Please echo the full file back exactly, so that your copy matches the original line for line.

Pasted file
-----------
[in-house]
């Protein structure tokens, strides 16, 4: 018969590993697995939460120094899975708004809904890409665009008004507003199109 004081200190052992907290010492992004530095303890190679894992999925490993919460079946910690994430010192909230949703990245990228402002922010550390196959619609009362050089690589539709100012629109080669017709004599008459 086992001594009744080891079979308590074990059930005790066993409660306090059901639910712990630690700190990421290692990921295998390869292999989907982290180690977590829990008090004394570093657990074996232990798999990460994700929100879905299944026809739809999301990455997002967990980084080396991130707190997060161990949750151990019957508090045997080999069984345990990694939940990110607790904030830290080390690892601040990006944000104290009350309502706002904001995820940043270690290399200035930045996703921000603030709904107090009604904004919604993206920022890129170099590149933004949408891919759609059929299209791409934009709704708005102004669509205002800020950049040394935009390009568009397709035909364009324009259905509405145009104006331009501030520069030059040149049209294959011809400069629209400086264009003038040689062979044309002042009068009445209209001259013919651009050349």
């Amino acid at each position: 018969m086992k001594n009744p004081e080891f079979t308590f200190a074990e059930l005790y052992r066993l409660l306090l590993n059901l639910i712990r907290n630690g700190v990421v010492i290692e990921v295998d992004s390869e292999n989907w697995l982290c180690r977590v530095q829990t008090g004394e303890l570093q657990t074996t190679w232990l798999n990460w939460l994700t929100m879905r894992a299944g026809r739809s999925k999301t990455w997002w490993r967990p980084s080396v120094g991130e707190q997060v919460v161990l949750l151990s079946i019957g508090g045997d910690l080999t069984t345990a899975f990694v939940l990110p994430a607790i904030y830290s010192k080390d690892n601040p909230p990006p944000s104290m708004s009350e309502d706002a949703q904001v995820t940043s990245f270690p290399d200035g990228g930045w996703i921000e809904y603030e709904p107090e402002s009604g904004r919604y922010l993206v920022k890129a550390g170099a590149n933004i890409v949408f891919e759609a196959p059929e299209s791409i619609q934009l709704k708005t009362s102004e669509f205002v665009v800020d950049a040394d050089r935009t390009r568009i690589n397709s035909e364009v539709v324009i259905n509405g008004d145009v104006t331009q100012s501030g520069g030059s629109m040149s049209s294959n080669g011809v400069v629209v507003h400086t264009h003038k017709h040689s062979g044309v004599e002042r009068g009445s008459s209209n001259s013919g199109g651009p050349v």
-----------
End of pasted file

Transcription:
[in-house]
């Protein structure tokens, strides 16, 4: 018969590993697995939460120094899975708004809904890409665009008004507003199109 004081200190052992907290010492992004530095303890190679894992999925490993919460079946910690994430010192909230949703990245990228402002922010550390196959619609009362050089690589539709100012629109080669017709004599008459 086992001594009744080891079979308590074990059930005790066993409660306090059901639910712990630690700190990421290692990921295998390869292999989907982290180690977590829990008090004394570093657990074996232990798999990460994700929100879905299944026809739809999301990455997002967990980084080396991130707190997060161990949750151990019957508090045997080999069984345990990694939940990110607790904030830290080390690892601040990006944000104290009350309502706002904001995820940043270690290399200035930045996703921000603030709904107090009604904004919604993206920022890129170099590149933004949408891919759609059929299209791409934009709704708005102004669509205002800020950049040394935009390009568009397709035909364009324009259905509405145009104006331009501030520069030059040149049209294959011809400069629209400086264009003038040689062979044309002042009068009445209209001259013919651009050349």
């Amino acid at each position: 018969m086992k001594n009744p004081e080891f079979t308590f200190a074990e059930l005790y052992r066993l409660l306090l590993n059901l639910i712990r907290n630690g700190v990421v010492i290692e990921v295998d992004s390869e292999n989907w697995l982290c180690r977590v530095q829990t008090g004394e303890l570093q657990t074996t190679w232990l798999n990460w939460l994700t929100m879905r894992a299944g026809r739809s999925k999301t990455w997002w490993r967990p980084s080396v120094g991130e707190q997060v919460v161990l949750l151990s079946i019957g508090g045997d910690l080999t069984t345990a899975f990694v939940l990110p994430a607790i904030y830290s010192k080390d690892n601040p909230p990006p944000s104290m708004s009350e309502d706002a949703q904001v995820t940043s990245f270690p290399d200035g990228g930045w996703i921000e809904y603030e709904p107090e402002s009604g904004r919604y922010l993206v920022k890129a550390g170099a590149n933004i890409v949408f891919e759609a196959p059929e299209s791409i619609q934009l709704k708005t009362s102004e669509f205002v665009v800020d950049a040394d050089r935009t390009r568009i690589n397709s035909e364009v539709v324009i259905n509405g008004d145009v104006t331009q100012s501030g520069g030059s629109m040149s049209s294959n080669g011809v400069v629209v507003h400086t264009h003038k017709h040689s062979g044309v004599e002042r009068g009445s008459s209209n001259s013919g199109g651009p050349v």